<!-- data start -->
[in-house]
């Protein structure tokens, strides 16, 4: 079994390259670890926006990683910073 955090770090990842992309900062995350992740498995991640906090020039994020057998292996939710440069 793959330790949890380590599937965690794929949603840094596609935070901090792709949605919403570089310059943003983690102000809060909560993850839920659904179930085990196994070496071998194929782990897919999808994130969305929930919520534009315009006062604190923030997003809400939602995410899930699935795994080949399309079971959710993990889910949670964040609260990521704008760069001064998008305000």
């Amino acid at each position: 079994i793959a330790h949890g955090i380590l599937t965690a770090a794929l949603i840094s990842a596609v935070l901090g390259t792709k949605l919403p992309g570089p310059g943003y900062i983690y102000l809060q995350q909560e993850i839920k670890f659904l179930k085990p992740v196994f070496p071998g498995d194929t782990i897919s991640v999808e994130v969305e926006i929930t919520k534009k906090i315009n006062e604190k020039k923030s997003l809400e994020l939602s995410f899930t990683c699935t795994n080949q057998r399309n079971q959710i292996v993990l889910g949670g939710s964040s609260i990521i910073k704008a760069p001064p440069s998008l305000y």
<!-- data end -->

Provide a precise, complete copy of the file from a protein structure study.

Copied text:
[in-house]
């Protein structure tokens, strides 16, 4: 079994390259670890926006990683910073 955090770090990842992309900062995350992740498995991640906090020039994020057998292996939710440069 793959330790949890380590599937965690794929949603840094596609935070901090792709949605919403570089310059943003983690102000809060909560993850839920659904179930085990196994070496071998194929782990897919999808994130969305929930919520534009315009006062604190923030997003809400939602995410899930699935795994080949399309079971959710993990889910949670964040609260990521704008760069001064998008305000």
């Amino acid at each position: 079994i793959a330790h949890g955090i380590l599937t965690a770090a794929l949603i840094s990842a596609v935070l901090g390259t792709k949605l919403p992309g570089p310059g943003y900062i983690y102000l809060q995350q909560e993850i839920k670890f659904l179930k085990p992740v196994f070496p071998g498995d194929t782990i897919s991640v999808e994130v969305e926006i929930t919520k534009k906090i315009n006062e604190k020039k923030s997003l809400e994020l939602s995410f899930t990683c699935t795994n080949q057998r399309n079971q959710i292996v993990l889910g949670g939710s964040s609260i990521i910073k704008a760069p001064p440069s998008l305000y």